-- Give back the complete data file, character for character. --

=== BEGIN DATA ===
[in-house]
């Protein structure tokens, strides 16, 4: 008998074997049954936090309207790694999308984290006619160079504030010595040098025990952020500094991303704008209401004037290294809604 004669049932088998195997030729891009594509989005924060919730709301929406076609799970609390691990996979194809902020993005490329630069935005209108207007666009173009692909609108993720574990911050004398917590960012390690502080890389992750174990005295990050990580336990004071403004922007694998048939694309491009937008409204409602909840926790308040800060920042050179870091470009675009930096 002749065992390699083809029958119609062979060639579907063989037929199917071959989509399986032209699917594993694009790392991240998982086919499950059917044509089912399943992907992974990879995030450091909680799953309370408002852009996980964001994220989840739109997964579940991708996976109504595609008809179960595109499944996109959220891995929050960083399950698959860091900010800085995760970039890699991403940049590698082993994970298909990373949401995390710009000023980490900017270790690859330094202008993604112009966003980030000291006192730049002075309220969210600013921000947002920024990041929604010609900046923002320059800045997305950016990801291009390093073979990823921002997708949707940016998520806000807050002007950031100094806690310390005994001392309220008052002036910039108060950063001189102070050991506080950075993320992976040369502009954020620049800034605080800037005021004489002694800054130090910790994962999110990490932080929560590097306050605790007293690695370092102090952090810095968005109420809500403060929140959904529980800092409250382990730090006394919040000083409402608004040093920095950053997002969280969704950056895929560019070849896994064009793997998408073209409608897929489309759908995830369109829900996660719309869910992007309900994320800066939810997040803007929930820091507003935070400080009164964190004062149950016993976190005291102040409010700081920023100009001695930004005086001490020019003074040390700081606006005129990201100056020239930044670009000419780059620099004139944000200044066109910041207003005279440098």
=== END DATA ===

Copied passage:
[in-house]
């Protein structure tokens, strides 16, 4: 008998074997049954936090309207790694999308984290006619160079504030010595040098025990952020500094991303704008209401004037290294809604 004669049932088998195997030729891009594509989005924060919730709301929406076609799970609390691990996979194809902020993005490329630069935005209108207007666009173009692909609108993720574990911050004398917590960012390690502080890389992750174990005295990050990580336990004071403004922007694998048939694309491009937008409204409602909840926790308040800060920042050179870091470009675009930096 002749065992390699083809029958119609062979060639579907063989037929199917071959989509399986032209699917594993694009790392991240998982086919499950059917044509089912399943992907992974990879995030450091909680799953309370408002852009996980964001994220989840739109997964579940991708996976109504595609008809179960595109499944996109959220891995929050960083399950698959860091900010800085995760970039890699991403940049590698082993994970298909990373949401995390710009000023980490900017270790690859330094202008993604112009966003980030000291006192730049002075309220969210600013921000947002920024990041929604010609900046923002320059800045997305950016990801291009390093073979990823921002997708949707940016998520806000807050002007950031100094806690310390005994001392309220008052002036910039108060950063001189102070050991506080950075993320992976040369502009954020620049800034605080800037005021004489002694800054130090910790994962999110990490932080929560590097306050605790007293690695370092102090952090810095968005109420809500403060929140959904529980800092409250382990730090006394919040000083409402608004040093920095950053997002969280969704950056895929560019070849896994064009793997998408073209409608897929489309759908995830369109829900996660719309869910992007309900994320800066939810997040803007929930820091507003935070400080009164964190004062149950016993976190005291102040409010700081920023100009001695930004005086001490020019003074040390700081606006005129990201100056020239930044670009000419780059620099004139944000200044066109910041207003005279440098």